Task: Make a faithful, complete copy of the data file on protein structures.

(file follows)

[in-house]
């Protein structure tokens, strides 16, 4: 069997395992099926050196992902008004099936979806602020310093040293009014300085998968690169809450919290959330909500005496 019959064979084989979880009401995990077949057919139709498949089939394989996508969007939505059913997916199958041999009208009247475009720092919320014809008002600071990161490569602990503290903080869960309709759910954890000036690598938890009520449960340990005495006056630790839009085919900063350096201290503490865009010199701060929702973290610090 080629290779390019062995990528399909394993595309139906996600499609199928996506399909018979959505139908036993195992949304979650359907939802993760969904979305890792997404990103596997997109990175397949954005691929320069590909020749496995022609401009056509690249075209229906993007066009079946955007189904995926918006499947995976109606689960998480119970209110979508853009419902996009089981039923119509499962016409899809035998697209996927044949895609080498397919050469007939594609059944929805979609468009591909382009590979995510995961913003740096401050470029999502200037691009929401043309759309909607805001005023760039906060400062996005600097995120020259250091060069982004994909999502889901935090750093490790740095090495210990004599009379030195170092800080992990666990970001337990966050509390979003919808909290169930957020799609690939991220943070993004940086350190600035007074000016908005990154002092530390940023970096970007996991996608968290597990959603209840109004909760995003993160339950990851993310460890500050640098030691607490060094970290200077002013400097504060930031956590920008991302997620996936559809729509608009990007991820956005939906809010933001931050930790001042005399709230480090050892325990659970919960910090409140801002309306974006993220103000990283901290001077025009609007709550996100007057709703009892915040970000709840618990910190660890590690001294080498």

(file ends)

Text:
[in-house]
């Protein structure tokens, strides 16, 4: 069997395992099926050196992902008004099936979806602020310093040293009014300085998968690169809450919290959330909500005496 019959064979084989979880009401995990077949057919139709498949089939394989996508969007939505059913997916199958041999009208009247475009720092919320014809008002600071990161490569602990503290903080869960309709759910954890000036690598938890009520449960340990005495006056630790839009085919900063350096201290503490865009010199701060929702973290610090 080629290779390019062995990528399909394993595309139906996600499609199928996506399909018979959505139908036993195992949304979650359907939802993760969904979305890792997404990103596997997109990175397949954005691929320069590909020749496995022609401009056509690249075209229906993007066009079946955007189904995926918006499947995976109606689960998480119970209110979508853009419902996009089981039923119509499962016409899809035998697209996927044949895609080498397919050469007939594609059944929805979609468009591909382009590979995510995961913003740096401050470029999502200037691009929401043309759309909607805001005023760039906060400062996005600097995120020259250091060069982004994909999502889901935090750093490790740095090495210990004599009379030195170092800080992990666990970001337990966050509390979003919808909290169930957020799609690939991220943070993004940086350190600035007074000016908005990154002092530390940023970096970007996991996608968290597990959603209840109004909760995003993160339950990851993310460890500050640098030691607490060094970290200077002013400097504060930031956590920008991302997620996936559809729509608009990007991820956005939906809010933001931050930790001042005399709230480090050892325990659970919960910090409140801002309306974006993220103000990283901290001077025009609007709550996100007057709703009892915040970000709840618990910190660890590690001294080498």